Among the 1,025,340 individuals whose information was available in the NHIS-NSC database, we identified 15,411 patients with AF between 2002 and 2013. The baseline characteristics of patients with AF are shown in S2 Table. The mean patient age was 63.9 ± 15.9 years, and 8,226 (53.4%) of the patients were men. Two-thirds of patients with AF were aged ≥60 years (n = 10,292, 66.7%) and 16.9% of patients were aged <50 years (n = 1,232). The mean CHA2DS2-VASc score was 2.9 ± 1.9. At the time of identification, we found 5,363 (34.8%), 1,353 (8.8%), and 3,674 (23.8%) patients with ischemic heart disease, myocardial infarction, and congestive heart failure, respectively. A previous stroke or TIA was noted in 2,384 (15.5%) patients. Approximately 18% of patients with AF received oral anticoagulants (OACs), and 11% of patients received antiarrhythmic drugs (AADs) in the same year as the AF diagnosis. Patients with OAC use were older (65.3 ± 12.7 vs. 63.6 ± 16.6 years, p < 0.001) and had higher mean CHA2DS2-VASc scores (3.5 ± 1.9 vs. 2.8 ± 2.0, p < 0.001) than patients without OAC use. Patients with AAD use had more OAC therapies than those without AAD use (32.1% vs. 16.1%, p < 0.001).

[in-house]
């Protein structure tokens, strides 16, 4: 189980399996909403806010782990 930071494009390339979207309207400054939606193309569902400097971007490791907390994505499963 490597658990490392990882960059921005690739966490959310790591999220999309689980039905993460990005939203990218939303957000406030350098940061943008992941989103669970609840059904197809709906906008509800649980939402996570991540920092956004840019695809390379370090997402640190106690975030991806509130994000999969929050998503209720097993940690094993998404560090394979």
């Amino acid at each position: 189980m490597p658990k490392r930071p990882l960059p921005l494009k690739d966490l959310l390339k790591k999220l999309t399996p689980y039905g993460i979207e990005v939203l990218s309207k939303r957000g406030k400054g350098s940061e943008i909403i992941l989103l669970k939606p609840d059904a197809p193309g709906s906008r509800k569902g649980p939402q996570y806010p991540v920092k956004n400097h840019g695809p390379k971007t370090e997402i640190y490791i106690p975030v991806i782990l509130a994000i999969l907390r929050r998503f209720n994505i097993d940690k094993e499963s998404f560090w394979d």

All-cause mortality in patients with atrial fibrillation

We observed 4,479 deaths during a total of 70,791 person-years of follow-up. The age- and sex-specific mortality rate and SMR for all-cause death are presented in Table 1 and Fig 1. Overall, in patients with AF, the crude mortality rate for all-cause death was 63.3 per 1,000 person-years. Patients with AF demonstrated a 3.67-fold higher risk of all-cause death than an age- and sex-matched general population (SMR 3.67, 95% CI 3.56–3.78).

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Fig 1. Mortality rates and standardized mortality ratios (SMR) of patients with atrial fibrillation (AF) according to age and sex.

(A) The mortality rates of patients with AF increased with age. Male patients with AF showed higher mortality rates than female patients with AF. (B) The SMR of patients with AF decreased with age. Female patients with AF showed higher SMR than male patients with AF.

https://doi.org/10.1371/journal.pone.0209687.g001

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Table 1. The age- and sex- specific all-cause mortality rate and standardized mortality ratio of patients with atrial fibrillation.